The Sudden Infant Death Syndrome
Hannah C. Kinney, M.D. and Bradley T. Thach, M.D.
sudden infant death syndrome (sids), which is characterized by the sudden death of a seemingly healthy infant during a sleep period, has long been considered one of the most mysterious disorders in medicine.1,2However, in recent years, SIDS has been substantially demystified by major advances in our understanding of its relationship to sleep and homeostasis, environmental and genetic risk factors, and biochemical and molecular abnormalities. The most important advance has been the discovery that the prone sleep position more than triples the risk of SIDS,3 which in the early 1990s led to national and international campaigns advocating a supine sleep position for infants. Since then, it has been estimated that rates of SIDS have declined by more than 50%, and thousands of infant lives have been saved.3-6 However, SIDS still remains the leading cause of postneonatal infant death in the United States and is the third leading cause of infant mortality overall.7 This review highlights the major advances in our understanding of SIDS.
DEFINITION AND INCIDENCE OF SIDS
In 1969, a National Institutes of Health consensus conference led to the first standardized definition of sudden infant death as the “sudden death of an infant or young child, which is unexpected by history, and in which a thorough post mortem examination fails to demonstrate an adequate cause of death.”8 The definition mandated an autopsy for infants who died from a condition diagnosed as SIDS, which would demarcate a set of infants with similar characteristics for whom vital statistics, research, and family counseling were needed. Although SIDS was defined as a syndrome and thus potentially the result of more than one disease, many observers still viewed SIDS as a single entity because of its distinctive features, which included a peak incidence at 2 to 4 months of age, male predominance, and the presence of intrathoracic petechiae. Subsequent modifications of the definition restricted its application to infants under the age of 12 months,9added the requirement of a death-scene investigation,9 or linked the death to a sleep period (i.e., the time when the majority of deaths occurred10). Of note, it is unclear whether SIDS occurs during sleep itself or during the many transitions between sleep and arousal that occur during the night, since such deaths are typically not witnessed. No single definition of SIDS is universally accepted, and contradictions among SIDS studies are due in part to the use of various definitions of the syndrome around the world.11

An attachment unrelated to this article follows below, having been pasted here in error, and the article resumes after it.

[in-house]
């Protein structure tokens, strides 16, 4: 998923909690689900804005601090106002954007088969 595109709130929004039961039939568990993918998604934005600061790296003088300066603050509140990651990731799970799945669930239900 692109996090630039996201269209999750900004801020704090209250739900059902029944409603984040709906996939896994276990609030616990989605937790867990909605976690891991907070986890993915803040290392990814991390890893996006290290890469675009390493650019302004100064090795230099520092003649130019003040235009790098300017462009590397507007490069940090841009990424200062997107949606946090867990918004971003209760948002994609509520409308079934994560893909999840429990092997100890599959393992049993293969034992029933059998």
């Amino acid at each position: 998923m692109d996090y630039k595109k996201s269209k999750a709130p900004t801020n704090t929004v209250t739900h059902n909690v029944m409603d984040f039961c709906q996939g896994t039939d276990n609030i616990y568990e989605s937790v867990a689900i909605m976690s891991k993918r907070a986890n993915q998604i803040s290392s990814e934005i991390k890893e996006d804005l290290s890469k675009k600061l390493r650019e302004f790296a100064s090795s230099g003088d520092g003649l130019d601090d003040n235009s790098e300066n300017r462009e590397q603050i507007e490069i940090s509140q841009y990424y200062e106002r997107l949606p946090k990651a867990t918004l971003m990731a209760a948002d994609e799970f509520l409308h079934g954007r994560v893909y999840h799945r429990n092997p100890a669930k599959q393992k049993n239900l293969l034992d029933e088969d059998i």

Among the industrialized nations, Japan has the lowest reported SIDS rate (0.09 case per 1000 infants), New Zealand has the highest rate (0.80 per 1000), and the United States has an intermediate rate (0.57 per 1000).6A striking discrepancy exists among racial and ethnic groups that have been studied, with SIDS rates that are two to seven times the national averages among Native Americans12 and blacks13 in the United States; among persons of mixed ancestry in Cape Town, South Africa14; among Maoris in New Zealand4,15; and among aboriginal Australians.15 In a recent review of SIDS data from 13 predominantly industrialized countries,16 the majority of countries had a major decrease in SIDS rates from 1990 to 2005 (the most recent year for which data were available), with the largest decreases occurring before 2000.16 These decreases ranged from 40% in Argentina to 83% in Ireland. The true incidence of SIDS may be masked by a so-called diagnostic shift, or the use of diagnoses other than SIDS on death certificates (e.g., accidental suffocation, positional accidental asphyxia, and indeterminate cause). Diagnostic shift may explain, in part, why postneonatal death rates for both SIDS and non-SIDS have remained static since approximately 2000.